Thank you Peter, I'll take that all on board. :default_coat:

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I am designing a self-righting floatation device for litre spirit bottles. I'll let you know when I've cracked it. 

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If you are having any problems with mmtracker someone has started developing it again, I have the latest apk and it's cured a lot of problems, let me know if you want it.

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30 kg mudweights may be an issue!! Something to do with above the legal manual handling level I believe - might be a maximum of 22kg available generally

Everyone has their favourite rope merchants but I have always done a lot with

https://www.ropeservicesuk.com/ - - used them for years and for some big stuff including whole reels

Check their oddments bin  - often cheap ends in that bit!  Ordinary polyester rope sufficient - dont need fancy stuff like braided etc.

I would use 18mm for your main mooring ropes and perhaps 16mm for the springs - I would not have them too short (in all the years boating, I have never left one over the side - thats tempting fate! ) When I last bought mooring rope, I split it into differing lengths and whipped the ends with differing whipping to differentiate. I think I bought 55m and split it into 3 -10,15,and 20m lengths - they will do that if you ask them I would have 2 springs minimum 15m each. If you have not got a rope windless for your mudweight, that needs to be big enough to get hold of - probably might  just grip 18mm but 20mm might be better! Dont forget the Broads are never that deep but 20m minimum for that. Dont use white - black or blue with the latter my favourite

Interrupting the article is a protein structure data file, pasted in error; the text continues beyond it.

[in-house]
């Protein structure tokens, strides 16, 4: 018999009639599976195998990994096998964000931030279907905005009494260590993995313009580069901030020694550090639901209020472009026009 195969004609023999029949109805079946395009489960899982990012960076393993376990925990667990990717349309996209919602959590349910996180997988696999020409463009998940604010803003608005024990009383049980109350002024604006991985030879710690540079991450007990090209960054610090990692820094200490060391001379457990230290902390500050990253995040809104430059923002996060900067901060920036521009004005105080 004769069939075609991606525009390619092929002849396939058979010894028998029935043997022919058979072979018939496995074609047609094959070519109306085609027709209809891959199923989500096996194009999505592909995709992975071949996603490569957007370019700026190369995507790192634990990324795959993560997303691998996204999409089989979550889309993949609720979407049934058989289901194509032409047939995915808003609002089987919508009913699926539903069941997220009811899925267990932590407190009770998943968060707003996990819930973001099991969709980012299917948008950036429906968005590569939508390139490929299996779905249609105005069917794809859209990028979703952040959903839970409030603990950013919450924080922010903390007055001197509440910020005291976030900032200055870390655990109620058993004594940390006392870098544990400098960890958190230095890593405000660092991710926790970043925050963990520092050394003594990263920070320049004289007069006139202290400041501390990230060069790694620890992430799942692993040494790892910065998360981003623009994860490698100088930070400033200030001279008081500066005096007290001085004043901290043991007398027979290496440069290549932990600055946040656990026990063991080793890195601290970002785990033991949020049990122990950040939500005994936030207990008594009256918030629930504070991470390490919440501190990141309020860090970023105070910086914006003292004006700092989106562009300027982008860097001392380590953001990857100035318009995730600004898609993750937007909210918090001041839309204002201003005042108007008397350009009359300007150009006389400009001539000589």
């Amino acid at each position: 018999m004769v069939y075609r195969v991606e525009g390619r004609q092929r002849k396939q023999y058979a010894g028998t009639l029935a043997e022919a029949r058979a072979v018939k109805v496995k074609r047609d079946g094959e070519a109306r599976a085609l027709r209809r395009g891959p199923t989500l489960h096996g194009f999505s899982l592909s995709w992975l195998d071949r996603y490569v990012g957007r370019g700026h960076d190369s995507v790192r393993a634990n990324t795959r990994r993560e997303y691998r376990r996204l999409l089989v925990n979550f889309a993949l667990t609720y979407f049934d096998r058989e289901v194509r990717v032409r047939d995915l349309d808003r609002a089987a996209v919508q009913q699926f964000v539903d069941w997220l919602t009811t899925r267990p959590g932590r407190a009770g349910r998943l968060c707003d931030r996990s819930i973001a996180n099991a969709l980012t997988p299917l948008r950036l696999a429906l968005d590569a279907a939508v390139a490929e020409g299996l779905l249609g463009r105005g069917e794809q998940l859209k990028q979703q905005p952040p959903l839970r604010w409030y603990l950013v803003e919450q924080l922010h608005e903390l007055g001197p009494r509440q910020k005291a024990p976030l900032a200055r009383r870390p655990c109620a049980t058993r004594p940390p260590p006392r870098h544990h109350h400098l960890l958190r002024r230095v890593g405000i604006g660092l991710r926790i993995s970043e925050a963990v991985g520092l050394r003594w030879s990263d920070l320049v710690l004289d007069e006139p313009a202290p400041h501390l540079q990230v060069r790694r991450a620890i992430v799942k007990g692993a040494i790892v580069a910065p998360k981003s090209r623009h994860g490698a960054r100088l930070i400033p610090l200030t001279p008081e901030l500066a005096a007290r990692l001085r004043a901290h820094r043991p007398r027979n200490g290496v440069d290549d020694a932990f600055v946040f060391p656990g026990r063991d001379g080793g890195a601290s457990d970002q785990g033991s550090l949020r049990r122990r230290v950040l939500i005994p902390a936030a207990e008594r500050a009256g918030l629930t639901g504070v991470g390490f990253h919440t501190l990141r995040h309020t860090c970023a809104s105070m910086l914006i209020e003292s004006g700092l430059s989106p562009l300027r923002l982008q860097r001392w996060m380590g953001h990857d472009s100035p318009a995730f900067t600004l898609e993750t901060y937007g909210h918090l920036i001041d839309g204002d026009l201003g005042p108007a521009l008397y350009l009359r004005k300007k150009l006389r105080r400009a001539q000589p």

A word of warning about your ladder - it must drop down right below the water level, by at least 4 /5 feet or you will never get your foot on the bottom rung. It is incredibly difficult to climb out on those with wet clothes etc and if you have a bathing platform exit via that is a better idea.Never underestimate the difficulty of getting out of the water and climbing up a high freeboard - often better I think to swim to the bank!

Dont however necessarily listen to me - other brands and rope sizes available elsewhere!!!!!

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Get aweigh  app for your  phone or tablet.

Great info on it.

paul